As people age and become less bullet proof, this loss aversion increases. This has massive ramifications as we enter a world of low or negative interest rates, impacting how the financial services industry thinks about helping retirees build income from their savings. Keeping one’s savings in cash might minimise loss but it might not put food on the table.

Problem-solving based on experience and intuition

The more complex the issue at hand, the more people tend to rely on their experience and intuition to make decisions. Because financial choices are such a unique animal, this approach often leads to irrational decision-making.

Heuristics reveals our cognitive limitations especially when dealing with numbers. Money issues are often seen as pressing by most people, so turning to experience and intuition is one of the fastest ways to solve them. However, this can lead to inaccurate judgments that harm our long-term financial stability.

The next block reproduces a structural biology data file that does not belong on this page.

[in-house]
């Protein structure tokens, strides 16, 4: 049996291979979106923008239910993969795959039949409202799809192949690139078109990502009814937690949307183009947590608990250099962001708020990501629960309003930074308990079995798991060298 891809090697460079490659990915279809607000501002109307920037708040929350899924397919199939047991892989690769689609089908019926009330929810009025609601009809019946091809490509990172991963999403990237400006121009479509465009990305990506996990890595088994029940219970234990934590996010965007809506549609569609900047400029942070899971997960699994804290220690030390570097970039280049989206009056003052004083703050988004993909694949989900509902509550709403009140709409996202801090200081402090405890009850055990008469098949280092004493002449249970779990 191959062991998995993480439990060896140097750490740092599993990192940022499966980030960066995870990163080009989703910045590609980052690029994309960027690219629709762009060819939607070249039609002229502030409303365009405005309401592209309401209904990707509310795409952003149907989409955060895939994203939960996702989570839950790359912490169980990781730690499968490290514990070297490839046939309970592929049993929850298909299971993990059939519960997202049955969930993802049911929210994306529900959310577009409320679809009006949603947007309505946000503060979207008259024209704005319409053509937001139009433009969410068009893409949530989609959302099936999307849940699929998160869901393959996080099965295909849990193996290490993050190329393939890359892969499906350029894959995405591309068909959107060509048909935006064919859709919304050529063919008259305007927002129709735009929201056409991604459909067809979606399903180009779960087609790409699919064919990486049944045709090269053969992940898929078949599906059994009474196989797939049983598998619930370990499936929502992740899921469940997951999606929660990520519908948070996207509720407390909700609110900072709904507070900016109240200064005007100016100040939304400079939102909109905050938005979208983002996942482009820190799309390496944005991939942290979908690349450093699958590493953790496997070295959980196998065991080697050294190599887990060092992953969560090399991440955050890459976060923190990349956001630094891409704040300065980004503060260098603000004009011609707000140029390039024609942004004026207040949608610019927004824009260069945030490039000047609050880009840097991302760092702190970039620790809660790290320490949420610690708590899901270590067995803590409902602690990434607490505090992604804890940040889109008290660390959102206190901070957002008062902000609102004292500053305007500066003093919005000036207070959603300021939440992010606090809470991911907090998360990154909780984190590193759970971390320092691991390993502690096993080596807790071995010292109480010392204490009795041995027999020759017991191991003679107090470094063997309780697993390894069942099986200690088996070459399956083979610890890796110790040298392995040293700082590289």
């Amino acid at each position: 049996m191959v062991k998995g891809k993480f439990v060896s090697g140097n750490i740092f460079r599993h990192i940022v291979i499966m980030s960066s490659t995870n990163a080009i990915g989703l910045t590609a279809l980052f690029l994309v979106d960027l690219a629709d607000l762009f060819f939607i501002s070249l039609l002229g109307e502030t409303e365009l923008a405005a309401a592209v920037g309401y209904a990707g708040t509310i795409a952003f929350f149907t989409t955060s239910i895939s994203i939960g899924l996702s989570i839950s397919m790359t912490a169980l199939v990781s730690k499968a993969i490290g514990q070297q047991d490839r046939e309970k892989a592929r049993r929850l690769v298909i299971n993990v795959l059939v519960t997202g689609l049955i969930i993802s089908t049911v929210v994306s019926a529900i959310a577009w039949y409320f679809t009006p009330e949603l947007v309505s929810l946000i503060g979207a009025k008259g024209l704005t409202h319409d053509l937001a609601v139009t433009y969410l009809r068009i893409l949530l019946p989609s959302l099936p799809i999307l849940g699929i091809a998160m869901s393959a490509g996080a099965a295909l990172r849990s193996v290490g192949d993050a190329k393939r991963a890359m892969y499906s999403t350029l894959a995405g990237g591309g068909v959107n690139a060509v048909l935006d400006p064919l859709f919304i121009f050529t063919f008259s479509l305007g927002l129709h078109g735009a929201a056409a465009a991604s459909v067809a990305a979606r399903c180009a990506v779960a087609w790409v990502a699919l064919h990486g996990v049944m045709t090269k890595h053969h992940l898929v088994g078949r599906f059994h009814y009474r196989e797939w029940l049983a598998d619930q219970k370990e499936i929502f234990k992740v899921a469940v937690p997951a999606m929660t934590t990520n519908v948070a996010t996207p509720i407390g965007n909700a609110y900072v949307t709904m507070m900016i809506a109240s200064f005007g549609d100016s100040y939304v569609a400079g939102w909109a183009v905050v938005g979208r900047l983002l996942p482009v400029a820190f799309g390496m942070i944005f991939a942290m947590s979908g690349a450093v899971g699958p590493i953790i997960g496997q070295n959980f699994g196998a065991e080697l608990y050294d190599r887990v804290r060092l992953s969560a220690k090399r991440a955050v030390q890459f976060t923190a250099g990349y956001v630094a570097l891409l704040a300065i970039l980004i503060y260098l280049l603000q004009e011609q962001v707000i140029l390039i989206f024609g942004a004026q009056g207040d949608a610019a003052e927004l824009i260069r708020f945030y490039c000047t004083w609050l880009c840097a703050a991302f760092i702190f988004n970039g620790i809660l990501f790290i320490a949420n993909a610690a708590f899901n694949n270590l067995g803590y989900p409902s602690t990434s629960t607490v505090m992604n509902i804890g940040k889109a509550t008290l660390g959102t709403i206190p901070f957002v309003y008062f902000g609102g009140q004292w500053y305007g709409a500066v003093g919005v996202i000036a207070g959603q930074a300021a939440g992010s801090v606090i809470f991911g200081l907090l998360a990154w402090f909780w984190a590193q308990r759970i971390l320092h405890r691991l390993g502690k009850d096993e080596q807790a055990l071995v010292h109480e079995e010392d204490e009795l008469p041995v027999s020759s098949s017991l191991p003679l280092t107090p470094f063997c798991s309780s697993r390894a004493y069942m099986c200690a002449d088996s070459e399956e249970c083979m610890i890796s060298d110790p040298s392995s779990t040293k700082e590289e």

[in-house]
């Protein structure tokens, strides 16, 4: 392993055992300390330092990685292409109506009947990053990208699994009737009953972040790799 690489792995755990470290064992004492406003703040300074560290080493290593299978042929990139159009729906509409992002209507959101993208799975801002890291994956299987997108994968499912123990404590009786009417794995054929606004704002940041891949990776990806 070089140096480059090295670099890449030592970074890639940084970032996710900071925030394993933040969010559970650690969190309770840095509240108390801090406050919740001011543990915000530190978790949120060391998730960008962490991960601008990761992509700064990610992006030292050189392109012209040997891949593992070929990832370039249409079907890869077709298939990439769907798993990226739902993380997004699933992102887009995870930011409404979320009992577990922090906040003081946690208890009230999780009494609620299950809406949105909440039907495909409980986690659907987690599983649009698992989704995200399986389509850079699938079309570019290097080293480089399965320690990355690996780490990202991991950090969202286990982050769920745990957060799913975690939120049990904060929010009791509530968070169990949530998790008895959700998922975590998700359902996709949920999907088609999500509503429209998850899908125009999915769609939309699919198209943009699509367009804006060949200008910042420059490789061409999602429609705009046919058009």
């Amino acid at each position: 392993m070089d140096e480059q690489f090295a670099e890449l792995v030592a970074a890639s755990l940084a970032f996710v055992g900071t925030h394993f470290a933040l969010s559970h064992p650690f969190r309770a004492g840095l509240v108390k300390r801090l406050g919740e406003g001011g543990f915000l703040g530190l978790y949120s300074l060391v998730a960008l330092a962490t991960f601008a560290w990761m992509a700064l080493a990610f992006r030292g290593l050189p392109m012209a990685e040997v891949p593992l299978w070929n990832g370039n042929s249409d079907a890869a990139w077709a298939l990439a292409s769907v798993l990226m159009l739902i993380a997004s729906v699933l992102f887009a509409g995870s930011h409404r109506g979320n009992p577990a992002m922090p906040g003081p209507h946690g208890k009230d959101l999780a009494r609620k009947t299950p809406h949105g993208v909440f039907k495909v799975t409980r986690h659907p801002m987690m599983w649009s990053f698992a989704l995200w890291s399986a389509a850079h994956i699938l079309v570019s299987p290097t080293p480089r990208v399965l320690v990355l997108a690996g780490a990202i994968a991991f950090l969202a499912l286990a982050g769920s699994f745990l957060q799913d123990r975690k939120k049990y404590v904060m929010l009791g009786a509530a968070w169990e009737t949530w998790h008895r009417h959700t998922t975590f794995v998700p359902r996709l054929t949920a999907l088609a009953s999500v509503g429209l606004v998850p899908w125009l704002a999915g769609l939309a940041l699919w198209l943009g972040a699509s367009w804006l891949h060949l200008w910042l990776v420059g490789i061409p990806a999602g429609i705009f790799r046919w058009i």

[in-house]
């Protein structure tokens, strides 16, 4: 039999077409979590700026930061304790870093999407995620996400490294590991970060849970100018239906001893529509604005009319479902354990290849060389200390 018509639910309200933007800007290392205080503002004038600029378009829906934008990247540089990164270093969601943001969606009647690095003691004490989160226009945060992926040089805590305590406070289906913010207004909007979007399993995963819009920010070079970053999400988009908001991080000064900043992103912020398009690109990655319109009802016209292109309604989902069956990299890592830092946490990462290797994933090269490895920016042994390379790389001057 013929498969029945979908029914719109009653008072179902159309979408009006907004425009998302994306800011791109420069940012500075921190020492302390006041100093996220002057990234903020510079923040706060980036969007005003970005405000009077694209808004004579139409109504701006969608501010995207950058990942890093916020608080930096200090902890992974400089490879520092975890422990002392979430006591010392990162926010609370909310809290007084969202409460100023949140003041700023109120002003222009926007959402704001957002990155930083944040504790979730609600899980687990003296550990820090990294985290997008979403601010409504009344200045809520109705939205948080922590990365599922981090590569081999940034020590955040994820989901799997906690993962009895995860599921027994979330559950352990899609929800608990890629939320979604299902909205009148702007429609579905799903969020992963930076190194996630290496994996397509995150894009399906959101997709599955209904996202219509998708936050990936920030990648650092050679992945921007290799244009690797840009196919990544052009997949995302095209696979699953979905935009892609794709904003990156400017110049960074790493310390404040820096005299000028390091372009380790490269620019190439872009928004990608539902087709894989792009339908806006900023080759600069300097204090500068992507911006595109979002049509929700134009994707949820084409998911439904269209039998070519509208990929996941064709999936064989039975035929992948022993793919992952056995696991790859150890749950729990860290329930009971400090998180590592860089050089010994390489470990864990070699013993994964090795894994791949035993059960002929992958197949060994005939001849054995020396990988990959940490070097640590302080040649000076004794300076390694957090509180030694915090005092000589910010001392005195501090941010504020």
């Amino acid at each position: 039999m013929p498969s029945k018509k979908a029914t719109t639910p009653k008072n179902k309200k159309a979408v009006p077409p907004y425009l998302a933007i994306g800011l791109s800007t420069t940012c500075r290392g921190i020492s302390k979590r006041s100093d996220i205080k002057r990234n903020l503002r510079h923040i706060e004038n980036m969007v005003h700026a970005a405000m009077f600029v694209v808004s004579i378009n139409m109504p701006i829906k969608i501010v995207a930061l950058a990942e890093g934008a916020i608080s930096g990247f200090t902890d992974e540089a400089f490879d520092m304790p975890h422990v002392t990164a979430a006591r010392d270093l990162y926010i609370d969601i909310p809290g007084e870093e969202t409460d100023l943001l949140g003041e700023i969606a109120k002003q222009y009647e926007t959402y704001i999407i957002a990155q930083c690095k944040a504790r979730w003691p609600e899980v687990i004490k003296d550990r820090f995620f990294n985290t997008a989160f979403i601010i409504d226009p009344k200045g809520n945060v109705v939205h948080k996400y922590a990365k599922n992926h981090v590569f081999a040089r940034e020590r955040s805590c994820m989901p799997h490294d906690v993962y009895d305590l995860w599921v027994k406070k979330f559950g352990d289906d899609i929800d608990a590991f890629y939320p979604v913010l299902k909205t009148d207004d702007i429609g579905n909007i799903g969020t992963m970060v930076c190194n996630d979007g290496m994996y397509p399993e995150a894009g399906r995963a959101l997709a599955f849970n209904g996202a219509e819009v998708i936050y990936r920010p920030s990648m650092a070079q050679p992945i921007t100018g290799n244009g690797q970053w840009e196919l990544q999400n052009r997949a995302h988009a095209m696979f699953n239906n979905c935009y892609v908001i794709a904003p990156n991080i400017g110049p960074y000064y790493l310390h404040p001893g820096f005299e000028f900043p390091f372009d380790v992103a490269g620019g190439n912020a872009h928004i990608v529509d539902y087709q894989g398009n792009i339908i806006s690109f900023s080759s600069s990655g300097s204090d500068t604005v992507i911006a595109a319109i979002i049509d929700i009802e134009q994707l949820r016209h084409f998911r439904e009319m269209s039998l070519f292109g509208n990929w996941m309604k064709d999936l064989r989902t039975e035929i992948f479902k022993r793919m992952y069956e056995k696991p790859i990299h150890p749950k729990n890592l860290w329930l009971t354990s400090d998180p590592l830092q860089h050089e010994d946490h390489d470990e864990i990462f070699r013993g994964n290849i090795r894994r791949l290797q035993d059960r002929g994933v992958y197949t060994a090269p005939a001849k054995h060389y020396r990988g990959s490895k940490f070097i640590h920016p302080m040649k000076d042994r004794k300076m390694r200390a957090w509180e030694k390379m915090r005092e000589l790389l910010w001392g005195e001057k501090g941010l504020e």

We want things to have a clear cause and effect, so we can effectively solve a financial need. Trouble is that the financial world is never as simple as we want it to be.

Overcoming these biases

In the second part of this blog we’ll explore how financial institutions can understand these cognitive biases to deliver financial services that benefits both their customers’ growth and wellbeing along with the institution’s sustainable advantage. Stay tuned….